How do you imagine the future of illustration world?

It would be great to live in a society flooded with illustration. I hope that the power of images will be used more to make us think for ourselves, not to tell us what we have to think.

What do you think about e-books and apps like a new field of job?

We live in an accelerated society where this type of products allows you to consume books quickly and at a very affordable price. It seems to me an interesting way to explore new ways to interact with the reader, create stories with interactive illustrations, etc. But I have to confess that I have a weakness for the book as an object... The smell of the ink, the feel of the paper, the illustrations, the typography and the high quality of a good edition, for me, are not comparable with what an e-book can offer me.

Who are some of the other artists you take inspiration from?

Many ... infinite. In social networks I discover new artists every day with an incredible portfolio. I have always been attracted to the Pre-Raphaelite movement and Symbolism. But if I had to highlight concrete artists, I like the irony and the atmosphere that Marion Peck creates in her art; I admire Ray Caesar's technique, and I love the artwork of Stephen Mackey. I like an artist, whose work disturbs me and removes something inside me.

 

Roger Olmos

go outside and warm up your brain...


  • Tell us about you and when did you decide to be an illustrator?

 I always have been in touch with any kind of art, in my house my father use to paint at home, he was a graphic designer, but without computer, all hand made. So the smell of paint, gouache an turpentine and many art books  have been always present. At school, like all my friends, we use to allways draw, the difference is that I never stoped, My books were always full of drawings. We use to travel a lot through the country, visiting many museums, churches, chapels and cathedrals. I was always fascinated by sacred paintings and sculputres, huge and laborious altarpieces that make you feel a tinny little person. Many relics in the center and some times a nun or bishop mummified. It was not about religion that came my fascination. I was more fascinated with all this darkness and pain that those masterpieces and sculptures reflected, surrounded by this ancient silence illuminated by a thin ray of light. I think  because this, many people says that my works breath some time  a little bit of… dark. But not only this, also Eddy, this character allways present on  the Iron Maiden band, and the great illustrations from Brian Froud and many others inspired me too. So when all my friends were deciding which career they had to choose, I discover that I could live from this, so I landed at the Llotja Avinyó school in Barcelona to study Illustration.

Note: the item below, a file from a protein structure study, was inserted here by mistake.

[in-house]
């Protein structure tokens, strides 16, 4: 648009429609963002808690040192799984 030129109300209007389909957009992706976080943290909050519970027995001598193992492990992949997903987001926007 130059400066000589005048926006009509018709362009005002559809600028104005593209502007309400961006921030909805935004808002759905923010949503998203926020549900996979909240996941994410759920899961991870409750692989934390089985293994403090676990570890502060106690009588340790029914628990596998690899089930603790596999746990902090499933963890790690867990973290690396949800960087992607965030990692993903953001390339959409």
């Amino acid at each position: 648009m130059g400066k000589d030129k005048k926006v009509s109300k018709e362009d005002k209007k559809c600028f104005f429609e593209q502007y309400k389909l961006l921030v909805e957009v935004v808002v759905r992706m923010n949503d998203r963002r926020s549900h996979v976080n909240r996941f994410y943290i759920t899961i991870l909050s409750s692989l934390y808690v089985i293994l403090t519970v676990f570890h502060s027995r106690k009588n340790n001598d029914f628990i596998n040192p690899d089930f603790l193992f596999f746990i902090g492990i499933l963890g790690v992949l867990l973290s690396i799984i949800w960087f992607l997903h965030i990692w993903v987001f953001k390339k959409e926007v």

• How do you define your illustrations?

It's difficult to say…  maybe some times melancholic, other are more crazy, humorous, others maybe painful, some times i try to make you travel to the past… I don’t really know how to describe them...

 

  • With what technique are you more comfortable?

I’ve tried many’s, and actually now I’m working with oil paintings. I love the colors, textures. Oil let you work slowly, so you can correct, eliminate the marks of the brush, and the paper the paper does not wrinkle. 

The only bad thing is the smell. 

 

  • Would you explain more about your books, do you prefer philosophical story or fictional ?

Philosophical in a way  to wake some thoughts inside  minds of readers (or watchers in my case). When I do a entire book myself, story and illustrations, I like to be critic with some ideas or establishments that are in our society. WORDLESS and AMIGOS talk about how we treat animals in this world. But I think that is better to make you think a bit, showing you some situations where later it is yourself who make final conclusions. But just giving the informations, trying to be objective and showing what they are playing with, and the most important, not lying. But some times I like to illustrate just for fun, some nonsense story just to make you laugh, or represent ridiculous situations, or melancholic… depends of the moment.

 

  • What is the importance of philosophical role specially nowadays?

I believe that even if it’s from reality or fantasy , illustrated books have, beside others functions like to have fun, make you dream, or feed your imagination, they have to educate. To show how to be sensible in front a situation, colors or textures. Inspire other minds with scenes illuminated in a particularly way. Show important values that they are going to find in their real life. As I said in the last question always telling the truth, without hiding the reality. Sickness exist, war exist, poverty, really bad people very well dressed also exist. Typical stories where pink princesses fall in love with the eternal blue prince for example have done quite pain to so many people… In my case for example, I’m in fight with all this authors that keep telling their beautiful stories in places like circus, farms or Zoos. Places where they want to show how animals are willing to make  children happy or pretending that their life are easy and pleasant in those places. The reality is that those places are prisons for them,  horror concentration camps where they loose they freedom and soon or later they will find a painful death because our benefit, fun for the ignorants and money for the cruel. So those are not themes to make beautiful stories for their benefit, these beautiful stories should be for their freedom. So For me I think this is the important role of philosophical in children books, don’t lie them when you deal with real issues.

 

  • How many times do you tend to draw a character until it’s right, and also how do you know that it is right?